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TITLE
Arrangements for 'The Marchioness' & 'Stirling Castle'
EXTERNAL ID
Z_GB1796_GRANT_979_65_MUSIC_042_002
SOURCE
Inverness Museum and Art Gallery
ASSET ID
6908
KEYWORDS
fiddlers
fiddles
fishing rods
musicians
composers
Arrangements for 'The Marchioness' & 'Stirling Castle'

Alexander Grant (1856 - 1942) was a native of Battangorm, Carrbridge, which gave rise to his familiar name - 'Battan'. As a boy he was exposed to what were to become his two great passions - fiddling and fishing. He went on to excel in both areas; as an angler by inventing his own unique fishing rod known as the 'Grant Vibration Rod', and as a fiddler by leading the Highland Strathspey and Reel Society for almost forty years and by becoming an expert in fiddle making techniques. He also invented a unique disc-shaped violin known as a 'Rondello'. An example of Grant's fishing rod, fiddle and Rondello can be seen at Inverness Museum and Art Gallery (IMAG).

Grant was a great friend of fellow musician and composer James Scott Skinner (1843-1927), a major figure in the development of Scottish traditional music, often referred to as 'The Strathspey King'. This hand-written manuscript in Skinner's hand is part of the Grant collection. It contains Skinner's arrangements for two strathspeys - 'The Marchioness [of Huntly]' by William Marshall, and 'Stirling Castle' by Professor Bannatyne of Aberdeen. Skinner's footnote reads, 'To meet, to cheer, to know and then to part, Is the sad tale of many a human heart'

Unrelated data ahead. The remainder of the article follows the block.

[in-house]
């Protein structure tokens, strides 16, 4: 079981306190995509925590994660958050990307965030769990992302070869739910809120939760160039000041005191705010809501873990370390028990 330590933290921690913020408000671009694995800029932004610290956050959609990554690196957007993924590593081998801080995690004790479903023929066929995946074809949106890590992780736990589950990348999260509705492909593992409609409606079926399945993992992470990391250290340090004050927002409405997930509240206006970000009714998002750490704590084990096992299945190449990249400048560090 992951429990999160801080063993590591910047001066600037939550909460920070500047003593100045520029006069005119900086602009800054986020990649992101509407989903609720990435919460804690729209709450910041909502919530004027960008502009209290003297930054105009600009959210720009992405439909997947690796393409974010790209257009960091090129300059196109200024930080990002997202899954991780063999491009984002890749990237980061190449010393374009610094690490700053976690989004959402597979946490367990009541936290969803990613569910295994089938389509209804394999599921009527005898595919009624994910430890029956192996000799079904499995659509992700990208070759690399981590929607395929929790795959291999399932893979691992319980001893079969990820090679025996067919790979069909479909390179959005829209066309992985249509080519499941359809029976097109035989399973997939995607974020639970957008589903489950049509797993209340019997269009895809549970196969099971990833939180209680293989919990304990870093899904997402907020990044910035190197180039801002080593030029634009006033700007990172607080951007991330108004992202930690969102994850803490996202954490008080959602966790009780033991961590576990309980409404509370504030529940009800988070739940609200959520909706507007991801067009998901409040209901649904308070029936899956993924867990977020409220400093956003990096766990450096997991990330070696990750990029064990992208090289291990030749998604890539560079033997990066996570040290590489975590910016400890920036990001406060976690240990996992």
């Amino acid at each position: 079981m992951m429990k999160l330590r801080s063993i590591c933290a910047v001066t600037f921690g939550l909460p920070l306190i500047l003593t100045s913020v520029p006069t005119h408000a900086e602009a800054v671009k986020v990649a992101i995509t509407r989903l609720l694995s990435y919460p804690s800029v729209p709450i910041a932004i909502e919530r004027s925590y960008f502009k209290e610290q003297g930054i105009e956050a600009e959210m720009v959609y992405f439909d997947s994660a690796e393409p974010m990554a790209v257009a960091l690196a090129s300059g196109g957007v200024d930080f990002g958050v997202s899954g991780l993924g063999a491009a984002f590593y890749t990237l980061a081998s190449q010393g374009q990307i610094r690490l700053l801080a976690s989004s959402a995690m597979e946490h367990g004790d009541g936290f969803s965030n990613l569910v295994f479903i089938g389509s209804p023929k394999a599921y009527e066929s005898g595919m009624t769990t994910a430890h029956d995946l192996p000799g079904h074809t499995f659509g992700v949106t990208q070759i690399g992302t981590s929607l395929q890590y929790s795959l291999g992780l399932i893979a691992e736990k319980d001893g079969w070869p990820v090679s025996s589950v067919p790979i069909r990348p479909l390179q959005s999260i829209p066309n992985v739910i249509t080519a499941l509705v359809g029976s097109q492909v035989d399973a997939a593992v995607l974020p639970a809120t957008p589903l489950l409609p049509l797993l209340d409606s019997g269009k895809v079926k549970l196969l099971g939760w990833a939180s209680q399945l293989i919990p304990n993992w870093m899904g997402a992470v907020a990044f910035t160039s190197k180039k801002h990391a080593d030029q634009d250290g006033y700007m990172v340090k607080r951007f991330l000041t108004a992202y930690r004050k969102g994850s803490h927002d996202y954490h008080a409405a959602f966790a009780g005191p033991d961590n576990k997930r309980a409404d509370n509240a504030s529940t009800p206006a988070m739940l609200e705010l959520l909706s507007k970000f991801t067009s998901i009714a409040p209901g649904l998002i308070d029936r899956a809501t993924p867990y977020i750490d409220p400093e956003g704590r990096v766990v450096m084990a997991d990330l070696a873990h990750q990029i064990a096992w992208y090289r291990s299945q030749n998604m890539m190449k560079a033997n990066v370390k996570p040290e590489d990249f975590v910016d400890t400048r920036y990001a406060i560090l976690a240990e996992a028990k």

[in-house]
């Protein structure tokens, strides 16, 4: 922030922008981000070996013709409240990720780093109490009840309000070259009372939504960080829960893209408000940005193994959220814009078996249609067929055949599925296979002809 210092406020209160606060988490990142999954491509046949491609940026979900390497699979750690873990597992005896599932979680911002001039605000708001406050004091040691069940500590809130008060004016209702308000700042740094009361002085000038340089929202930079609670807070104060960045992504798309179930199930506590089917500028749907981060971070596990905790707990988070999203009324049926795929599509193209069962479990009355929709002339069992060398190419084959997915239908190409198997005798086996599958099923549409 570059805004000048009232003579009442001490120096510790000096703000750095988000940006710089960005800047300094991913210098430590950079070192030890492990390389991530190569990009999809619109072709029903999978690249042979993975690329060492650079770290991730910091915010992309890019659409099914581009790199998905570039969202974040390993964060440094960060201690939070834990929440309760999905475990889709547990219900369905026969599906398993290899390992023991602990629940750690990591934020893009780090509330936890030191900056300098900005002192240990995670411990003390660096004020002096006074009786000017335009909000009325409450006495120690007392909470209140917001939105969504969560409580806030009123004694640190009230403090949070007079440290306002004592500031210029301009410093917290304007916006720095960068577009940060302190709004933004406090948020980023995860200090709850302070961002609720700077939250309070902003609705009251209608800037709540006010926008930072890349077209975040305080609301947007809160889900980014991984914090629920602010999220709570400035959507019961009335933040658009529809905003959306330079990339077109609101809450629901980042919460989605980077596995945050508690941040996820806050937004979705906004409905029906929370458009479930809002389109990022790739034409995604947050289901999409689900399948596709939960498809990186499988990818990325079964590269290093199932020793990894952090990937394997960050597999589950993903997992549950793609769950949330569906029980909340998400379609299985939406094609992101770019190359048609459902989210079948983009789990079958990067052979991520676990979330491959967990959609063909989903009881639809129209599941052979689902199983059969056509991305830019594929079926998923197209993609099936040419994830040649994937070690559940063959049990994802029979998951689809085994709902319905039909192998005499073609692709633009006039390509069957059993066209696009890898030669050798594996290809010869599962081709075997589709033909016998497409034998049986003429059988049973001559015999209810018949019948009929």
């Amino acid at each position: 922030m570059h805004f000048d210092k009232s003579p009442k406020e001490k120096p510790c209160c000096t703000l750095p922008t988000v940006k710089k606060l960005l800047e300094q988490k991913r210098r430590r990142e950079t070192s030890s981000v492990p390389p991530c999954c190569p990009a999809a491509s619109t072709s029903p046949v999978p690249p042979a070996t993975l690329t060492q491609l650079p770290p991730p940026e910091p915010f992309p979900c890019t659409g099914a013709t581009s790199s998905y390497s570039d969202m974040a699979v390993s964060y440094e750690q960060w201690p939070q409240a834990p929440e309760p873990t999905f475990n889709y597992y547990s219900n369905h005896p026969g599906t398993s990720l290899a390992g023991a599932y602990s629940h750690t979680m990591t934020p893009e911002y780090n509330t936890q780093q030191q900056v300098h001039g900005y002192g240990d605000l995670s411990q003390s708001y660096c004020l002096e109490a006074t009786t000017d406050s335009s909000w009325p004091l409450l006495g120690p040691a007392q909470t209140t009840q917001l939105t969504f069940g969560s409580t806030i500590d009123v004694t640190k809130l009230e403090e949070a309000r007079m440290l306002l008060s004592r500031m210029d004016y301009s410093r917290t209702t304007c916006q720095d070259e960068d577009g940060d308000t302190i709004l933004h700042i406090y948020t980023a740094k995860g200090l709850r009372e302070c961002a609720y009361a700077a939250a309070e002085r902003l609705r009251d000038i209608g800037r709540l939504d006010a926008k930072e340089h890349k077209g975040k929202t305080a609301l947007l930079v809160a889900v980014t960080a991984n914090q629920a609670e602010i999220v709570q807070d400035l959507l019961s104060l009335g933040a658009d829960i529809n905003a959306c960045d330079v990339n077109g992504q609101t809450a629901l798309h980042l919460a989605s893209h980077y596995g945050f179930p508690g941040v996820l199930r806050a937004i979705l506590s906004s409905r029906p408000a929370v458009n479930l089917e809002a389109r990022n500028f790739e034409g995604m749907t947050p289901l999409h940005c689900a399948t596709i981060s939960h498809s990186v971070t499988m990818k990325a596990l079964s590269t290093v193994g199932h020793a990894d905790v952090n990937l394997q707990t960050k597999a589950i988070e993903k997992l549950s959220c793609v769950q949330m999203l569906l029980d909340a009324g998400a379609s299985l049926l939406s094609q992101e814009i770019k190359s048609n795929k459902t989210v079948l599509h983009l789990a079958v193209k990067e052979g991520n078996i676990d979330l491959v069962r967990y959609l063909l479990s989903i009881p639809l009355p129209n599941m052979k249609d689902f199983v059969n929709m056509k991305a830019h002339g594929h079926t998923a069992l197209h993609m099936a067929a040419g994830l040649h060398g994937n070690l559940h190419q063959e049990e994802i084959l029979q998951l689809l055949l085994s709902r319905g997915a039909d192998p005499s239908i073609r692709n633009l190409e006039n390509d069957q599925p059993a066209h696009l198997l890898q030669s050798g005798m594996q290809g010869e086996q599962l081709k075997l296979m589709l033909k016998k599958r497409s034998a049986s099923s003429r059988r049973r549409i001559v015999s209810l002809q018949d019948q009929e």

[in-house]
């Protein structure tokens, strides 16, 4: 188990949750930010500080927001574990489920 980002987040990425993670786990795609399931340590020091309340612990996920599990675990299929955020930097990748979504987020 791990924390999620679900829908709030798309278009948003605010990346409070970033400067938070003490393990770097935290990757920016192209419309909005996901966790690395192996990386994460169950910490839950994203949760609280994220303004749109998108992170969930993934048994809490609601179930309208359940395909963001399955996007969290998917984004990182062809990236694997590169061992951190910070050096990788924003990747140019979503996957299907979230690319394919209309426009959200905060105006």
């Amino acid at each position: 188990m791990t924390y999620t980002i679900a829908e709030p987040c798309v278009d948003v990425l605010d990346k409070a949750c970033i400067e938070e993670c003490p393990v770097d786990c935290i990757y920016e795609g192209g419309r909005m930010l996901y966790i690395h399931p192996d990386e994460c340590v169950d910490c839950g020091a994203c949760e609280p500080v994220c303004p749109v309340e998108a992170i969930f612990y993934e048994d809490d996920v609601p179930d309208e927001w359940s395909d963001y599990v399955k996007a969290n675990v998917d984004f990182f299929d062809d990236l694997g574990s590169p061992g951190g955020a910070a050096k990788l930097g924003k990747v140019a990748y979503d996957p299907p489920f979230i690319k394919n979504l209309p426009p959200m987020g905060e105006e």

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Arrangements for 'The Marchioness' & 'Stirling Castle'

fiddlers; fiddles; fishing rods; musicians; composers

Inverness Museum and Art Gallery

Alexander Grant - handwritten music

Alexander Grant (1856 - 1942) was a native of Battangorm, Carrbridge, which gave rise to his familiar name - 'Battan'. As a boy he was exposed to what were to become his two great passions - fiddling and fishing. He went on to excel in both areas; as an angler by inventing his own unique fishing rod known as the 'Grant Vibration Rod', and as a fiddler by leading the Highland Strathspey and Reel Society for almost forty years and by becoming an expert in fiddle making techniques. He also invented a unique disc-shaped violin known as a 'Rondello'. An example of Grant's fishing rod, fiddle and Rondello can be seen at Inverness Museum and Art Gallery (IMAG).<br /> <br /> Grant was a great friend of fellow musician and composer James Scott Skinner (1843-1927), a major figure in the development of Scottish traditional music, often referred to as 'The Strathspey King'. This hand-written manuscript in Skinner's hand is part of the Grant collection. It contains Skinner's arrangements for two strathspeys - 'The Marchioness [of Huntly]' by William Marshall, and 'Stirling Castle' by Professor Bannatyne of Aberdeen. Skinner's footnote reads, 'To meet, to cheer, to know and then to part, Is the sad tale of many a human heart'